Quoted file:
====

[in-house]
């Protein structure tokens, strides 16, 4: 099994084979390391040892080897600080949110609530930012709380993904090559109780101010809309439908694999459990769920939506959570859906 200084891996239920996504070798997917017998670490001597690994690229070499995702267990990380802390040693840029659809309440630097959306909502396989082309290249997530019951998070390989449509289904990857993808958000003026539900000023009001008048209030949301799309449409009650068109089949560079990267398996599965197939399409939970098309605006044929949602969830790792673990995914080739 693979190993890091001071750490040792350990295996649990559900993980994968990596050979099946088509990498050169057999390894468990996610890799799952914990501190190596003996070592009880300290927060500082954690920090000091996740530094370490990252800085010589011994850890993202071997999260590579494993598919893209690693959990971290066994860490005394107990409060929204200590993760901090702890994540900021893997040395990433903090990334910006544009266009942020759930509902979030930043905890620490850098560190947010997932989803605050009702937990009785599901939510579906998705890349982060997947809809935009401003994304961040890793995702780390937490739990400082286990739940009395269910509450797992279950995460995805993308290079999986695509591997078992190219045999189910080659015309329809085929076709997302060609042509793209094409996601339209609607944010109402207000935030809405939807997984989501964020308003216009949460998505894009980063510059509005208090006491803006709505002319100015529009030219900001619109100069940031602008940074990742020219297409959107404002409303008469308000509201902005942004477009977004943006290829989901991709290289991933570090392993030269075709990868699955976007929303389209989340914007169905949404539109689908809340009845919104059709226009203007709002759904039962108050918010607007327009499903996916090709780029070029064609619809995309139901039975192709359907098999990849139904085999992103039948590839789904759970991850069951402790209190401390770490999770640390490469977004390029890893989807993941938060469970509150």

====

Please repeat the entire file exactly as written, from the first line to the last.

[in-house]
């Protein structure tokens, strides 16, 4: 099994084979390391040892080897600080949110609530930012709380993904090559109780101010809309439908694999459990769920939506959570859906 200084891996239920996504070798997917017998670490001597690994690229070499995702267990990380802390040693840029659809309440630097959306909502396989082309290249997530019951998070390989449509289904990857993808958000003026539900000023009001008048209030949301799309449409009650068109089949560079990267398996599965197939399409939970098309605006044929949602969830790792673990995914080739 693979190993890091001071750490040792350990295996649990559900993980994968990596050979099946088509990498050169057999390894468990996610890799799952914990501190190596003996070592009880300290927060500082954690920090000091996740530094370490990252800085010589011994850890993202071997999260590579494993598919893209690693959990971290066994860490005394107990409060929204200590993760901090702890994540900021893997040395990433903090990334910006544009266009942020759930509902979030930043905890620490850098560190947010997932989803605050009702937990009785599901939510579906998705890349982060997947809809935009401003994304961040890793995702780390937490739990400082286990739940009395269910509450797992279950995460995805993308290079999986695509591997078992190219045999189910080659015309329809085929076709997302060609042509793209094409996601339209609607944010109402207000935030809405939807997984989501964020308003216009949460998505894009980063510059509005208090006491803006709505002319100015529009030219900001619109100069940031602008940074990742020219297409959107404002409303008469308000509201902005942004477009977004943006290829989901991709290289991933570090392993030269075709990868699955976007929303389209989340914007169905949404539109689908809340009845919104059709226009203007709002759904039962108050918010607007327009499903996916090709780029070029064609619809995309139901039975192709359907098999990849139904085999992103039948590839789904759970991850069951402790209190401390770490999770640390490469977004390029890893989807993941938060469970509150």